Obstacles to Opportunities

"Everything is either an opportunity to grow or an obstacle to keep you from growing. You get to choose."

I often use this expression in both our practice and also in my life. We usually see obstacles as something that limits, even stops us from achieving whatever it is we want for our lives. If instead we change our perception about the "obstacle" and see it as an "opportunity"  to help us grow wiser, stronger and better than who we were before we ever encountered the obstacle in the first place, we wouldn't be so resistant and quick to pass up the lesson in the first place.

Sometimes our biggest "obstacle" can become our biggest "strength". 

Take, for example, the story of one 10-year-old boy who decided to study judo despite the fact that he had lost his left arm in a devastating car accident.
The boy began lessons with an old Japanese judo master. The boy was doing well, so he couldn't understand why, after three months of training the master had taught him only one move.
"Sensei," the boy finally said, "Shouldn't I be learning more moves?"
"This is the only move you know, but this is the only move you'll ever need to know," the sensei replied.
Not quite understanding, but believing in his teacher, the boy kept training.
Several months later, the sensei took the boy to his first tournament. Surprising himself, the boy easily won his first two matches. The third match proved to be more difficult, but after some time, his opponent became impatient and charged; the boy deftly used his one move to win the match. Still amazed by his success, the boy was now in the finals.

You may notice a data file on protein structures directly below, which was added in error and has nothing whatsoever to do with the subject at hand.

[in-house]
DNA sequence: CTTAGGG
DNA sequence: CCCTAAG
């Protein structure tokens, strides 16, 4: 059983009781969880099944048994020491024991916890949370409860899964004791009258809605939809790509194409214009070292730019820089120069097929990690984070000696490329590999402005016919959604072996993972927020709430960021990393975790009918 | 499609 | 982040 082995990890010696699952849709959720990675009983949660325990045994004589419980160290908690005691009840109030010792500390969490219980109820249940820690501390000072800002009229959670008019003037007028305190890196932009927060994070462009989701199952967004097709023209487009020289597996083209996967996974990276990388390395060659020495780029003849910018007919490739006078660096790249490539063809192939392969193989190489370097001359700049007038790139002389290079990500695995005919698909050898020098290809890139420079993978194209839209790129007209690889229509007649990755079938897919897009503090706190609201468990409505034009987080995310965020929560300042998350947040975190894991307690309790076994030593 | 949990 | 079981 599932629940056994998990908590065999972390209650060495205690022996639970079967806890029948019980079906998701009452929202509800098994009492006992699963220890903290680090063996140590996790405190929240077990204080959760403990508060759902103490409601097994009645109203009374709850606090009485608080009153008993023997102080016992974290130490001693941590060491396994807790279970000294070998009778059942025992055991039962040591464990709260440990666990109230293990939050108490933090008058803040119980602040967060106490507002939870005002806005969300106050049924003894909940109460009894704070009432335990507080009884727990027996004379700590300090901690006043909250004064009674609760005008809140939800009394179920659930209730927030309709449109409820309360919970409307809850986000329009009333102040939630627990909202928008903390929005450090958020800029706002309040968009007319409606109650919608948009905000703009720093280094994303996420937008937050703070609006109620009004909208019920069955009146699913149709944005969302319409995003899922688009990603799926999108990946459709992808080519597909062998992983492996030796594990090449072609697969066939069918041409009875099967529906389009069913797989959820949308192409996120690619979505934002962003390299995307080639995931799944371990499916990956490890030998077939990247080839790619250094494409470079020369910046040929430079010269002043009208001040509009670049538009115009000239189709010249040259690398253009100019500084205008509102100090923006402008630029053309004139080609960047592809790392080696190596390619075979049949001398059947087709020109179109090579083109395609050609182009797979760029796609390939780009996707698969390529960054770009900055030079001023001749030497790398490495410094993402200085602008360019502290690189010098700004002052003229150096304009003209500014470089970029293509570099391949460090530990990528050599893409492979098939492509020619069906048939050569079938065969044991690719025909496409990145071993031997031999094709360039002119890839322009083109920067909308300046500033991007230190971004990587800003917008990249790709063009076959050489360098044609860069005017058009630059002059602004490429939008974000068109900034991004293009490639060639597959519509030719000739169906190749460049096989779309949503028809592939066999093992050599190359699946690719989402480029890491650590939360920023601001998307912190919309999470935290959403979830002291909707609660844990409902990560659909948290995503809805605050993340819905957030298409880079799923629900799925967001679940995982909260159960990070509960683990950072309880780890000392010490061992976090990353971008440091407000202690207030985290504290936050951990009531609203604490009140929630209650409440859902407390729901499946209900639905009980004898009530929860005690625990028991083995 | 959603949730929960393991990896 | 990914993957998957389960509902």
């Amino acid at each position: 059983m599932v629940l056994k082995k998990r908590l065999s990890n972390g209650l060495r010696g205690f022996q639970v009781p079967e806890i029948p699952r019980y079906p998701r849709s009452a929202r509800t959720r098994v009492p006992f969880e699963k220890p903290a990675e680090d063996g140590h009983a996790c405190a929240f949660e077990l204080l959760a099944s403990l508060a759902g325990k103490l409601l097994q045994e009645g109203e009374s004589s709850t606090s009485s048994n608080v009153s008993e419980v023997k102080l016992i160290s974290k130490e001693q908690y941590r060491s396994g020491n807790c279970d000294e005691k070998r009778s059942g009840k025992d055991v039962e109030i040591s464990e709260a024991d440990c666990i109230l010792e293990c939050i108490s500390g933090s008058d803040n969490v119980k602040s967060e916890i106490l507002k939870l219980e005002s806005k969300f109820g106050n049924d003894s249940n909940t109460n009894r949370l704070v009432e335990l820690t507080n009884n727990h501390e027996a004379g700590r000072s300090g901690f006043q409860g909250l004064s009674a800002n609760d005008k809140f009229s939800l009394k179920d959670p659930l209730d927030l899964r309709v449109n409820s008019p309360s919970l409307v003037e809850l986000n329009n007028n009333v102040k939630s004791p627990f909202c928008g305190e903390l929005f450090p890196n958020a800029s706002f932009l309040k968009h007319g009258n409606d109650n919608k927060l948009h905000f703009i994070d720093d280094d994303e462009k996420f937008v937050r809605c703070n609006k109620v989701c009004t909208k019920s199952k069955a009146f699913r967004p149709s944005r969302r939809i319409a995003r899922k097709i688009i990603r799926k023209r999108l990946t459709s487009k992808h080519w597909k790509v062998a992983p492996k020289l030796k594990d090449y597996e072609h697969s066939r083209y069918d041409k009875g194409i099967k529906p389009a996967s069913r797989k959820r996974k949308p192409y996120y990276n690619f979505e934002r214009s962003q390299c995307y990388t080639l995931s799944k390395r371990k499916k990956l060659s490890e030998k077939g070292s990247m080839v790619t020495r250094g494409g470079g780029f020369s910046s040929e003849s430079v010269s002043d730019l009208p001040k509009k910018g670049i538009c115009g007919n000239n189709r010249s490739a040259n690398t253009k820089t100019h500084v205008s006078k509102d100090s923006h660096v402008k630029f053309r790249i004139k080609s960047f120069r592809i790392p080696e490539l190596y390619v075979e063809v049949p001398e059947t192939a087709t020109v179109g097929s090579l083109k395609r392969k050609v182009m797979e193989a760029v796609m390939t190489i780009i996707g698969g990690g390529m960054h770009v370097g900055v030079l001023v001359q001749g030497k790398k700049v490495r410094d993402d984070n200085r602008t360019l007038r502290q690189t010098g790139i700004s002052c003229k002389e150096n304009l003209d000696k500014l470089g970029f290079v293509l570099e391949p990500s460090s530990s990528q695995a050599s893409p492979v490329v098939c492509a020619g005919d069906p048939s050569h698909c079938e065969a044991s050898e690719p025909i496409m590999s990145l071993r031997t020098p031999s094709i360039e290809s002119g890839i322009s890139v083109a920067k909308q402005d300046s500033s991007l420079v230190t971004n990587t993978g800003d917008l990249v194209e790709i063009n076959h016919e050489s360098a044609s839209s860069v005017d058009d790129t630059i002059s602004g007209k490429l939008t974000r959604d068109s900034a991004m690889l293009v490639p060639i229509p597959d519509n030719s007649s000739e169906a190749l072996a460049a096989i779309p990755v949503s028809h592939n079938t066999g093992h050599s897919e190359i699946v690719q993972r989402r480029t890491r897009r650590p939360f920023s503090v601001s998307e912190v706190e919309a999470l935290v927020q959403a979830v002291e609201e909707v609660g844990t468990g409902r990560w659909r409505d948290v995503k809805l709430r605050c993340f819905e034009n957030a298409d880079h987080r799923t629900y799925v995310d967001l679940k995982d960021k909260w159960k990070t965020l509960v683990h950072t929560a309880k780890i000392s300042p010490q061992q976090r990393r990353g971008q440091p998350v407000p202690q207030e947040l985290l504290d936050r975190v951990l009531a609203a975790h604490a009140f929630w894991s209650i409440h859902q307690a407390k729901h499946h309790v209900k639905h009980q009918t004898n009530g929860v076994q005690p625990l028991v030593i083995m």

This time, his opponent was bigger, stronger, and more experienced. For a while, the boy appeared to be overmatched. Concerned that the boy might get hurt, the referee called a time-out. He was about to stop the match when the sensei intervened.
"No," the sensei insisted, "Let him continue."
Soon after the match resumed, his opponent made a critical mistake: he dropped his guard. Instantly, the boy used his move to pin him. The boy had won the match and the tournament. He was the champion.

On the way home, the boy and sensei reviewed every move in each and every match. Then the boy summoned the courage to ask what was really on his mind.
"Sensei, how did I win the tournament with only one move?"
"You won for two reasons," the sensei answered. "First, you've almost mastered one of the most difficult throws in all of judo. And second, the only known defense for that move is for your opponent to grab your left arm."

You see, even obstacles have a reason for being. If they are your own, then it is up to you to recognize them and discover the circumstances behind their existence. 
When we start inquiring into what is holding us back from realizing the truth, our truth- we come to the realization that there is really nothing there. There are no obstacles. Nothing is holding us back from awakening. 

All things are possible. Who you are is limited only by who you think you are.

So today let's set our intention to turn obstacles into opportunities by stop saying I wish, and start saying I will-because the best way to predict your future is to create it.